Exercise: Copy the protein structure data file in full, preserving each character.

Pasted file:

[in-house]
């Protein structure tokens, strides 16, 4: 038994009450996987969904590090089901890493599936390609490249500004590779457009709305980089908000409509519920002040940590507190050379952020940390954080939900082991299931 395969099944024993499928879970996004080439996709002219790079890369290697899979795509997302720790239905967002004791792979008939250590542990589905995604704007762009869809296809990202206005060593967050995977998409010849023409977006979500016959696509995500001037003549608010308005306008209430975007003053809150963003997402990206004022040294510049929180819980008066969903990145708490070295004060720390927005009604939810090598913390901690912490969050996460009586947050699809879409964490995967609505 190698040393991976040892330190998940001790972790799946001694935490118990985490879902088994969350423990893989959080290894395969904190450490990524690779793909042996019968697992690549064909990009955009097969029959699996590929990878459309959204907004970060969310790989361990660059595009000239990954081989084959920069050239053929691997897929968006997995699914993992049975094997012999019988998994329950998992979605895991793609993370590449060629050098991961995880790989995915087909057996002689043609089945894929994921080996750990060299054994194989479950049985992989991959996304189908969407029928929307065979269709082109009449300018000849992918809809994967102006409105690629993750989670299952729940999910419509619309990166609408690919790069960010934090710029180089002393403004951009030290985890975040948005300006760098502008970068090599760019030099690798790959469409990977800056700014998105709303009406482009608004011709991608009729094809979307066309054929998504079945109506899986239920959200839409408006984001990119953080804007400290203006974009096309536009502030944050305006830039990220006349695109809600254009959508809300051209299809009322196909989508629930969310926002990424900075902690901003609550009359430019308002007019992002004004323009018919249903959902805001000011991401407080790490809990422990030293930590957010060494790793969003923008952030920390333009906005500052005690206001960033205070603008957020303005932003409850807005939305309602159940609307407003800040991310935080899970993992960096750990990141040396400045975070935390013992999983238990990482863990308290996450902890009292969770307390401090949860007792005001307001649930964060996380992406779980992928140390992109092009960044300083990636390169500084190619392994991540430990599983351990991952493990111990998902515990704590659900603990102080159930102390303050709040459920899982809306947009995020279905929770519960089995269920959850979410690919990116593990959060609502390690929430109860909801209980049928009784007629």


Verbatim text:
[in-house]
């Protein structure tokens, strides 16, 4: 038994009450996987969904590090089901890493599936390609490249500004590779457009709305980089908000409509519920002040940590507190050379952020940390954080939900082991299931 395969099944024993499928879970996004080439996709002219790079890369290697899979795509997302720790239905967002004791792979008939250590542990589905995604704007762009869809296809990202206005060593967050995977998409010849023409977006979500016959696509995500001037003549608010308005306008209430975007003053809150963003997402990206004022040294510049929180819980008066969903990145708490070295004060720390927005009604939810090598913390901690912490969050996460009586947050699809879409964490995967609505 190698040393991976040892330190998940001790972790799946001694935490118990985490879902088994969350423990893989959080290894395969904190450490990524690779793909042996019968697992690549064909990009955009097969029959699996590929990878459309959204907004970060969310790989361990660059595009000239990954081989084959920069050239053929691997897929968006997995699914993992049975094997012999019988998994329950998992979605895991793609993370590449060629050098991961995880790989995915087909057996002689043609089945894929994921080996750990060299054994194989479950049985992989991959996304189908969407029928929307065979269709082109009449300018000849992918809809994967102006409105690629993750989670299952729940999910419509619309990166609408690919790069960010934090710029180089002393403004951009030290985890975040948005300006760098502008970068090599760019030099690798790959469409990977800056700014998105709303009406482009608004011709991608009729094809979307066309054929998504079945109506899986239920959200839409408006984001990119953080804007400290203006974009096309536009502030944050305006830039990220006349695109809600254009959508809300051209299809009322196909989508629930969310926002990424900075902690901003609550009359430019308002007019992002004004323009018919249903959902805001000011991401407080790490809990422990030293930590957010060494790793969003923008952030920390333009906005500052005690206001960033205070603008957020303005932003409850807005939305309602159940609307407003800040991310935080899970993992960096750990990141040396400045975070935390013992999983238990990482863990308290996450902890009292969770307390401090949860007792005001307001649930964060996380992406779980992928140390992109092009960044300083990636390169500084190619392994991540430990599983351990991952493990111990998902515990704590659900603990102080159930102390303050709040459920899982809306947009995020279905929770519960089995269920959850979410690919990116593990959060609502390690929430109860909801209980049928009784007629």